Disrespect For Workers Comic Strips - Page 13
516 Results for Disrespect For Workers
View 121 - 130 results for disrespect for workers comic strips. Discover the best "Disrespect For Workers" comics from Dilbert.com.
Share August 16, 1996's comic on:
Wally sits across from Dogbert's desk and Dogbert sits on the desk. Dogbert says, "The company won't lay you off if enough people quit first." Dogbert continues, "Your best strategy is to convince your co-workers that their jobs are intolerable." Wally shines a flashlight on Asok and points a video camera at him. Wally says, "We do this for all the young employees, Asok. I'll capture the exact moment that your life force leaves your body."
Share January 13, 1997's comic on:
The Boss, Dilbert and Wally sit at a conference table. Wally says, "This week I did equal amounts of work and anti-work." Wally continues, "For every unit of work I did, I generated an equal amount of unnecessary work for co-workers. I figure I broke even." The Boss says, "Wally, come see me after the staff meeting." Wally replies, "Oh, great. You're driving me into negative territory."
Share October 18, 1992's comic on:
A woman tells Dilbert and Wally, "I'm collecting money for Mary's birthday gift." Dilbert asks, "How much do you want?" She replies, "Oh, it's totally up to you." The woman continues, "However, the usual accepted levels are, in effect . . ." She continues, "Ten dollars from her boss and anybody else who thinks it would improve his odds of becoming romantically involved with her." The woman continues, "Five dollars from male co-workers who feel their manhood would be threatened by a smaller gift . . ." She continues, "One dollar if you're a secretary or if nobody is watching . . ." The woman concludes, "Or you can just ruffle the money already in the envelope and act like you gave five." Dilbert says, "Let's say you fall into more than one of those categories . . ." Wally ruffles the money in the envelope. The woman thinks, "Engineers."
Share August 30, 1997's comic on:
Wally sits at his computer. Dogbert says, "Wally, did you know your e-mail system isn't private?" Dogbert continues while Wally looks worried. "I've compiled a binder with all your off-color humor, unkind references to co-workers, naughty propositions, and admissions to theft." Wally asks, "Where is this heading?" Dogbert replies, "I'd like you to sing that question while hopping on one foot."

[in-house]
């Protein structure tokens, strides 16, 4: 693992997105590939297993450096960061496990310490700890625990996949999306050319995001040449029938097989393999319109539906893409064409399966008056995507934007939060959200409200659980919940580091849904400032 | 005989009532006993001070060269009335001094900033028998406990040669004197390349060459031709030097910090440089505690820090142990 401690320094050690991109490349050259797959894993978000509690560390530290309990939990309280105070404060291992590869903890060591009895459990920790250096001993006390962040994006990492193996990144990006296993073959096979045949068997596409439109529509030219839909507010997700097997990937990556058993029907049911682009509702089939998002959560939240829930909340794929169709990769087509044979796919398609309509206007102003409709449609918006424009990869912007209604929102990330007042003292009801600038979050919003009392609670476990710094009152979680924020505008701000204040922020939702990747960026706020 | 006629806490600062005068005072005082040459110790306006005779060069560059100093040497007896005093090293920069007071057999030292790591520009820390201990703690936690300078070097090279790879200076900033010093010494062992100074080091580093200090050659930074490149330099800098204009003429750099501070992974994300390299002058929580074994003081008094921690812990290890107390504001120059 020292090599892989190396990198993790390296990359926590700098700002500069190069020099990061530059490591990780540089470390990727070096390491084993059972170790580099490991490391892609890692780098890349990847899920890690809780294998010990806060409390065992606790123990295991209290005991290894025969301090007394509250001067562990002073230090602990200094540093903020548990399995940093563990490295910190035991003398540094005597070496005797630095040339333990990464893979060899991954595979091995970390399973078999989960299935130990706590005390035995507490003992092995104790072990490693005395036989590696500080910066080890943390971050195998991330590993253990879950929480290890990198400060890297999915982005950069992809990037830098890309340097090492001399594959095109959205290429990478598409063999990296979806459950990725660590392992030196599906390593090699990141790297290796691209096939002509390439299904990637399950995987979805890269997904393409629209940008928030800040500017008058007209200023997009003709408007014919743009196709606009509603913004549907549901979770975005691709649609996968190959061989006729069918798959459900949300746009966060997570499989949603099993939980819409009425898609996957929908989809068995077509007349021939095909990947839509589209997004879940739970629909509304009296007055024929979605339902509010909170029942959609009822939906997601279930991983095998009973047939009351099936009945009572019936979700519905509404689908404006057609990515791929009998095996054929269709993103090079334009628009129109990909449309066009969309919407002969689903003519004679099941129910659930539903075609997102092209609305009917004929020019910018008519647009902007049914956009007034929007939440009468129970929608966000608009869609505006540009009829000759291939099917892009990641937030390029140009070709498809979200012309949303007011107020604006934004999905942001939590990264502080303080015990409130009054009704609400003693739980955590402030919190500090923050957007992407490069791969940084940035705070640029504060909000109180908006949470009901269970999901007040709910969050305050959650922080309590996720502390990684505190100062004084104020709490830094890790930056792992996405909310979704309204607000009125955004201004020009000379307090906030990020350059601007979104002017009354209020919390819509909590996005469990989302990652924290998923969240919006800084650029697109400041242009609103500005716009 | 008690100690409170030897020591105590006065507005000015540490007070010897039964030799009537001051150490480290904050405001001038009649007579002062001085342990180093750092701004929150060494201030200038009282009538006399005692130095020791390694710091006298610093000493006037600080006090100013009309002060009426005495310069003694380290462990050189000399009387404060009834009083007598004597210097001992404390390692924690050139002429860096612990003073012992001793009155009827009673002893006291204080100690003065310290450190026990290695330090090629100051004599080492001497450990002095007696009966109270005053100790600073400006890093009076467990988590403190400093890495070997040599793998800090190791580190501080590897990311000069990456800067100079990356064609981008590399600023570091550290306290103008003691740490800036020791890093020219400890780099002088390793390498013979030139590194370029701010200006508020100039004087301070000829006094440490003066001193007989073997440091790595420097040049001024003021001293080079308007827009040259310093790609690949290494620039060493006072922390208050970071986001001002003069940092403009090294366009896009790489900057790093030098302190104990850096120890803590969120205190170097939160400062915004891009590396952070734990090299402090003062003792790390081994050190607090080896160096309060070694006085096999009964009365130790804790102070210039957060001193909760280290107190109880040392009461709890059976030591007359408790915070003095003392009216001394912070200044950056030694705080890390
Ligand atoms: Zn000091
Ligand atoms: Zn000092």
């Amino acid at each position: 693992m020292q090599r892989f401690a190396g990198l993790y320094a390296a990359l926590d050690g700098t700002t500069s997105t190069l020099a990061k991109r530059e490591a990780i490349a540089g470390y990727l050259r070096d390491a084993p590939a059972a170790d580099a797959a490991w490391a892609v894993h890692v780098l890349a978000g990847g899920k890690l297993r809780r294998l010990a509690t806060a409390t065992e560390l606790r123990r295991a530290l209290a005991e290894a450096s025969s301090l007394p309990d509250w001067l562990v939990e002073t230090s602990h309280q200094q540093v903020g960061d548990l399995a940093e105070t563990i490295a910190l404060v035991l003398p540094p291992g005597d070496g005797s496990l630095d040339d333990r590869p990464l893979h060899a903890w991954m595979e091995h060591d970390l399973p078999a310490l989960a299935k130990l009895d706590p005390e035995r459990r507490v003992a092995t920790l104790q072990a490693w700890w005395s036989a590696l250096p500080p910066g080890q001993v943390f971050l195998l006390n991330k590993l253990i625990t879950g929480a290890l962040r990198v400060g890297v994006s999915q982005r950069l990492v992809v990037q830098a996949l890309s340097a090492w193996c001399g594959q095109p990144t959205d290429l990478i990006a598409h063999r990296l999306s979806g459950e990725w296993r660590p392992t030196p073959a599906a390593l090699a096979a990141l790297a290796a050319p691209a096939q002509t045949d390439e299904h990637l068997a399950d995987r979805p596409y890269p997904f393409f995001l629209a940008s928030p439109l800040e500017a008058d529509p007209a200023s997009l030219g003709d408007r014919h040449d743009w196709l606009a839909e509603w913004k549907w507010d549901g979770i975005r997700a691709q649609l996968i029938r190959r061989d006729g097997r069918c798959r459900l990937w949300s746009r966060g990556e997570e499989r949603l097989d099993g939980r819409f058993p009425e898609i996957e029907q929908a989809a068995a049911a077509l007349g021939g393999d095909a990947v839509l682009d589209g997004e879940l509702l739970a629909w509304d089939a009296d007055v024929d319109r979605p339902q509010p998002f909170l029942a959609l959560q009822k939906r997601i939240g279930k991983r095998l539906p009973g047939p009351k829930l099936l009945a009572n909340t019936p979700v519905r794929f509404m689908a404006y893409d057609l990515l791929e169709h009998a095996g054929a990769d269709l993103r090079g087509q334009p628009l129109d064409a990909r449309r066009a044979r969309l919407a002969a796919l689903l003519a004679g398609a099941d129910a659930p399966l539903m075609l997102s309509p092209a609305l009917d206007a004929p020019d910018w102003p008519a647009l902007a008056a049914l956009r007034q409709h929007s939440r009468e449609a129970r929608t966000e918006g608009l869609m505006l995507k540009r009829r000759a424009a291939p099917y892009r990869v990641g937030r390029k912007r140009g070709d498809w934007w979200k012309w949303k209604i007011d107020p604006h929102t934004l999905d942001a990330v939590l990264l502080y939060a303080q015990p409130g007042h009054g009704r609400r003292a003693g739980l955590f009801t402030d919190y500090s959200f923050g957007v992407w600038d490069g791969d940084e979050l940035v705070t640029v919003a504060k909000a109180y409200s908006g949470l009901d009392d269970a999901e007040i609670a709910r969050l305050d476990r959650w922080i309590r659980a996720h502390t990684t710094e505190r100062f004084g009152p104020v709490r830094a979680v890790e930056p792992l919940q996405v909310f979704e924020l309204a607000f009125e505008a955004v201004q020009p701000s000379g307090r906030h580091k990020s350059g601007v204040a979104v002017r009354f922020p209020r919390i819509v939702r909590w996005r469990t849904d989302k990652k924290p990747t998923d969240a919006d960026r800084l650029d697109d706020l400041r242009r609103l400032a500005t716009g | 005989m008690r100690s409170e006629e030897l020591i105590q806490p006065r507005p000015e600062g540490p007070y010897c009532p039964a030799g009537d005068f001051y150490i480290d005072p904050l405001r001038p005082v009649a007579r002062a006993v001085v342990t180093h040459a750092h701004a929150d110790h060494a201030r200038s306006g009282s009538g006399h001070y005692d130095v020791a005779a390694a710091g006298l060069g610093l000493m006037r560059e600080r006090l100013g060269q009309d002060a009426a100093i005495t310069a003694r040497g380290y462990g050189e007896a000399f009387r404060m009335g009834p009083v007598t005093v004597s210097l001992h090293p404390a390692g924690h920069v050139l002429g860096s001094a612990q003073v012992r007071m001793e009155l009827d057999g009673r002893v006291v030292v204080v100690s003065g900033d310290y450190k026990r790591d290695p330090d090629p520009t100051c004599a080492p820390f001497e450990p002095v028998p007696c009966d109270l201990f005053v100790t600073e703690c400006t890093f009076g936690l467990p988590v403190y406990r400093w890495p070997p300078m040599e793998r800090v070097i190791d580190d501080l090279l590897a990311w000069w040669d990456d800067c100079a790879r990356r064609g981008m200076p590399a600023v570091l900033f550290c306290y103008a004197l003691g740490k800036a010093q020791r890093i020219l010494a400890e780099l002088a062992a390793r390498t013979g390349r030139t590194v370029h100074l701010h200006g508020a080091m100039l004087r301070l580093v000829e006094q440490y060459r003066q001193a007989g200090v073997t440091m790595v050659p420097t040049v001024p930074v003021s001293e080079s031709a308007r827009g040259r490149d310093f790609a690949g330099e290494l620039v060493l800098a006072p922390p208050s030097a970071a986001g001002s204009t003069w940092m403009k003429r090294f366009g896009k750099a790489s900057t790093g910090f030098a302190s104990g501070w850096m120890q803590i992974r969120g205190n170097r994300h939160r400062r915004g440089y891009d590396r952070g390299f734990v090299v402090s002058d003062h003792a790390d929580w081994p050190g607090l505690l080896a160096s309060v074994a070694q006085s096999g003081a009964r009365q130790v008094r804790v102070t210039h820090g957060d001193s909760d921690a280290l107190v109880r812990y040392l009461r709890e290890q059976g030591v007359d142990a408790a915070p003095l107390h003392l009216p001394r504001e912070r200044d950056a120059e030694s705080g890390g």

Share June 24, 1998's comic on:
Caption: Dogbert the C.E.O. Dogbert sits at head of table surrounded by workers. Dogbert says, "I've decided to manipulate our stock price for personal gain." Dogbert continues, "I'll spin off a few divisions, buy back some of our stock and announce massive budget cuts." Worker asks Dogbert, "Um...do you even know what products we make?" Dogbert replies, "How would that be relevant?"
Share August 20, 1998's comic on:
Caption: Catbert: Evil H.R. Director Catbert is talking to the contract employee with glasses. Catbert says, "Yes, regular employees are paid less than contract emplyees such as yourself." Catbert says, "But if you join the company, you'll get many intangible benefits." The employee says, "Maybe your stockholders would like some intangible benefits. They can have mine."
Share November 23, 1998's comic on:
Alice sits at lunch with Wally and Dilbert. Alice says, "I'd love my job if not for my slow-witted co-workers." No reaction. Wally says, "Am not." Dilbert turn to Wally and says, "You're drinking my soda again!"
Share September 11, 1994's comic on:
"Copy Room" "Stop right there!" "It's Phil, the Prince of Insufficient Light." "What's in your hands?" "I'm just borrowing some paper for the laser printer. There's no law against that!" "I think we both know that the copier paper and the printer paper are purchased and tracked separately." "You've made a mockery of the system! I darn you to heck!" "Your punishment is to sit at the secretary's cubicle and endure the stale wit of your co-workers." "Hey, Wendy, there's something different about you today!"
Share December 18, 1994's comic on:
The caption says, "Dogbert teaches business math." Dogbert points to a diagram of an equation. A picture of Wally, Dilbert and Alice illustrates the equation, "Grunts equals zero." The caption says, "#1. Any job that can be done by two people . . ." The Boss stands behind two people. The caption continues, ". . . Can be done by one person for half the cost." The Boss yanks one of the workers out of his chair. The caption says, "#2. A bonus today is worth more than . . ." The Boss holds a large bag of money. The caption continues, ". . . The whole company tomorrow." An office building has a closed sign on it. The caption says, "#3. Your expense requirements for December can be calculated . . ." The Boss sits at his desk writing on a piece of paper. The caption continues, ". . . By taking what's left in the budget and multiplying by one." A delivery person asks the Boss, "Giraffe goes where?" Dogbert says, "Next week, a doctor with a flashlight shows us where sales projections come from."
Share February 12, 1995's comic on:
Dilbert sits at his desk. The Boss says, "I'm putting you on the strategic planning team." The Boss continues, "It's like work but without the satisfaction of accomplishing anything." Dilbert and three co-workers sit at a conference table. A man says, "You're new, so let me explain how this works." The man continues, "We have meetings and talk about the company's strategy in vague emotional terms." The man continues, "In time, we convince ourselves that we're more than mediocre thinkers who sit around complaining." The man continues, "We start believing our opinions will steer the company. We feel important. We feel ALIVE!!" A woman tells Dilbert, "Then we snap out of it and make viewgraphs that say we should keep doing what we're doing." Dilbert says, "I like making viewgraphs." The woman replies, "Actually, we use last year's viewgraph."